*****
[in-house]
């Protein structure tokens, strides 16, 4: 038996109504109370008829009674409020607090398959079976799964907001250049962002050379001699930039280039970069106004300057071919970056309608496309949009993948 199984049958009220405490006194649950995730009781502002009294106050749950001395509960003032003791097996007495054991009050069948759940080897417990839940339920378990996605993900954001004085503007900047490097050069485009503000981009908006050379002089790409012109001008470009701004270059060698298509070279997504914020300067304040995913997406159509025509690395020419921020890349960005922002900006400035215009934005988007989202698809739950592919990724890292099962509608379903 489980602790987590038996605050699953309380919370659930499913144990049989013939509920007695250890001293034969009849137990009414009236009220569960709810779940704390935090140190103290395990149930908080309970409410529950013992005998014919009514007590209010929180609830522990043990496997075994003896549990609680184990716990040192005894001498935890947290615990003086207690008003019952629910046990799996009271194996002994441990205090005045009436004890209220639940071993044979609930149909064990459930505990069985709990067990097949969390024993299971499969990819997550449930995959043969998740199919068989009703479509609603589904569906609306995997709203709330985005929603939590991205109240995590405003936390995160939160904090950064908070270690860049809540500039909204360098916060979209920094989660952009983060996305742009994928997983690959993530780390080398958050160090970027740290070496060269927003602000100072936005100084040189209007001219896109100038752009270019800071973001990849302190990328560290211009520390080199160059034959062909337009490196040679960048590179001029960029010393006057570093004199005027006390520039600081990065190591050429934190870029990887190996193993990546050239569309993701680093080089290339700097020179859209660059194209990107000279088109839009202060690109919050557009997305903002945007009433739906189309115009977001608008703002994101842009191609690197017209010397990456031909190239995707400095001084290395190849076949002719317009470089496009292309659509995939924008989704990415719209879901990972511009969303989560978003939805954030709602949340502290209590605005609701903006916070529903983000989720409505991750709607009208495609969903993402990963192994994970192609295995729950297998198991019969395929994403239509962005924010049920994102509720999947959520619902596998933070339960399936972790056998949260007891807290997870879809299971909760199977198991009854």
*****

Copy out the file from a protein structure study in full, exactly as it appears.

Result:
[in-house]
């Protein structure tokens, strides 16, 4: 038996109504109370008829009674409020607090398959079976799964907001250049962002050379001699930039280039970069106004300057071919970056309608496309949009993948 199984049958009220405490006194649950995730009781502002009294106050749950001395509960003032003791097996007495054991009050069948759940080897417990839940339920378990996605993900954001004085503007900047490097050069485009503000981009908006050379002089790409012109001008470009701004270059060698298509070279997504914020300067304040995913997406159509025509690395020419921020890349960005922002900006400035215009934005988007989202698809739950592919990724890292099962509608379903 489980602790987590038996605050699953309380919370659930499913144990049989013939509920007695250890001293034969009849137990009414009236009220569960709810779940704390935090140190103290395990149930908080309970409410529950013992005998014919009514007590209010929180609830522990043990496997075994003896549990609680184990716990040192005894001498935890947290615990003086207690008003019952629910046990799996009271194996002994441990205090005045009436004890209220639940071993044979609930149909064990459930505990069985709990067990097949969390024993299971499969990819997550449930995959043969998740199919068989009703479509609603589904569906609306995997709203709330985005929603939590991205109240995590405003936390995160939160904090950064908070270690860049809540500039909204360098916060979209920094989660952009983060996305742009994928997983690959993530780390080398958050160090970027740290070496060269927003602000100072936005100084040189209007001219896109100038752009270019800071973001990849302190990328560290211009520390080199160059034959062909337009490196040679960048590179001029960029010393006057570093004199005027006390520039600081990065190591050429934190870029990887190996193993990546050239569309993701680093080089290339700097020179859209660059194209990107000279088109839009202060690109919050557009997305903002945007009433739906189309115009977001608008703002994101842009191609690197017209010397990456031909190239995707400095001084290395190849076949002719317009470089496009292309659509995939924008989704990415719209879901990972511009969303989560978003939805954030709602949340502290209590605005609701903006916070529903983000989720409505991750709607009208495609969903993402990963192994994970192609295995729950297998198991019969395929994403239509962005924010049920994102509720999947959520619902596998933070339960399936972790056998949260007891807290997870879809299971909760199977198991009854």